IMG_20140201_101422level and wood shims, shims as necessary to make sure the doorjamb is plum. Once you have shims in place and your level reads plum attach the doorjamb to the frame using either your nail gun, drill and deck screws or hammer and hardwood trim nails. Make sure you are attaching through the shims so that the doorjamb does not bend. You’ll want to attach your doorframe at the top, middle and bottom.

Your next step will be to cut out for your strike plate. Close the door from the inside and with the pencil mark where the door latch hits the doorjamb. Hold your strike plate in position on your doorjamb and trace with your pencil the outline and where the hole needs to be. Now with your sharp utility knife score your pencil mark along the outside

IMG_20140201_112352about an 8th of an inch deep all the way around. With your drill and half inch would bore drill out the center of where the hole needs to be for the door latch.Drill so that you are almost but not quite through the jamb (See picture). Now with your wood chisel, finished chiseling out any wood necessary for your door latch. You have one last step before installing your strike plate which is to take your wood chisel and going to the edge of the frame approximately 1/8 inch deep chisel out the inside part of the strike plate.This is so the strike plate will set flush with the wood and not stick out above it once installed. The wood should come off very easily if your chisel is sharp and will go right up to where you scored the wood with your razor knife and come out neat and clean in the perfect shape of your strike plate. Once you have chiseled out the wood install your strike plate. Replace any insulation that was attached to the doorjamb and test your door for smooth operation.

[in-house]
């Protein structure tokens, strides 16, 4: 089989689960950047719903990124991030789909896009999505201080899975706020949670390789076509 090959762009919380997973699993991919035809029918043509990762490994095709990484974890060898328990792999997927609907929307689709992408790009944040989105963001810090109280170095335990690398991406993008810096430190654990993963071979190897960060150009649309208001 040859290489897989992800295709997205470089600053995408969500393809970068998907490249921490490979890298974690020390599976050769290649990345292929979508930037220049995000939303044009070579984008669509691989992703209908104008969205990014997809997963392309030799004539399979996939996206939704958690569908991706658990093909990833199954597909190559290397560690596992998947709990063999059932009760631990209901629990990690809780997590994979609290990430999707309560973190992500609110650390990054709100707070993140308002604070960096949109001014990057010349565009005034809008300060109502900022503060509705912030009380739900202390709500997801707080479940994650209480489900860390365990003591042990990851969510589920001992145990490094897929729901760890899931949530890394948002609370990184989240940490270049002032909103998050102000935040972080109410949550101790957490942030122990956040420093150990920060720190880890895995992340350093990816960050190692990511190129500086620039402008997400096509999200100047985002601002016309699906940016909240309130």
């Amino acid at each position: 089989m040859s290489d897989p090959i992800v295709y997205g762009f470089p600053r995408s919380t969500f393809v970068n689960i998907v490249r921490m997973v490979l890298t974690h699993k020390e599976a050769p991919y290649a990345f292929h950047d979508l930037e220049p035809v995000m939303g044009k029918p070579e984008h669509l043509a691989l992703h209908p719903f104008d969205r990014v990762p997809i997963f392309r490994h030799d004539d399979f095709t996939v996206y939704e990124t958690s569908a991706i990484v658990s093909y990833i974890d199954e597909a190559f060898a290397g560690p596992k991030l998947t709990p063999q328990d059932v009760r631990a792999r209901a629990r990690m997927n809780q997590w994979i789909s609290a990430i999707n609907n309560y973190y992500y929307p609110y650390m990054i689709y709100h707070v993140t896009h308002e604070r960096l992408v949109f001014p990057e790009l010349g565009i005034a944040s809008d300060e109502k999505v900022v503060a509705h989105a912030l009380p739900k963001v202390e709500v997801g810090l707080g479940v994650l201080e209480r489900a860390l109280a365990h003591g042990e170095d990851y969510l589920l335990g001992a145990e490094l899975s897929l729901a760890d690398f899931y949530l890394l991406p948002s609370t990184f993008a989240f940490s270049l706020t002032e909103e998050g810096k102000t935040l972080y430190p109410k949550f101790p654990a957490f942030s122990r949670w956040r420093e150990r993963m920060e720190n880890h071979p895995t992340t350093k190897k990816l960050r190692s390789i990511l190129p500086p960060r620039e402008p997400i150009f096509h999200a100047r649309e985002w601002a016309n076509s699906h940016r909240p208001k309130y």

Re-install your trim with trim nails and re caulk the seams.  Paint or stain your new jamb to match the old one and you are done!

If you would like to see a How-To guide on a particular topic you can request it by e-mailing me and I will see what I can do.  You can subscribe to this blog and receive a copy every time there is a new article At the bottom of this page.

–Greg

 

 

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Welcome to Yeah, We Do That’s tip of the week. This week I’m going to give you some tips on the maintenance of yourWeekly Tips dryer. You may not think of your dryer is something that needs to be maintained but they are as the National Fire Protection Association reported that according to US fire departments from 2006-2010 one in every 22 structure fires reported were the result of a washer or dryer with dryers accounting for 92% of the total.

On the bright side maintaining your dryer is relatively simple and can generally be done by the homeowner. Lint buildup is the main cause of the dryer fires but also will result in the shortening of the lifespan of your appliance because the dryer must work harder to try to push the air out through the lint blockage. I get many calls especially in the winter months stating that clothes in the dryer are not getting dried and remain damp after one or two cycles.  Below are a list of things you can do to keep your dryer running in tip-top shape.

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Welcome to Yeah, We Do That’s tip of the week. This week I’m going to cover a common issue I receive calls on. I’mWeekly Tips going to talk about how to safely remove a light bulb base when the glass breaks. This can be done fairly easily and safely without the need of calling a handyman to perform the work.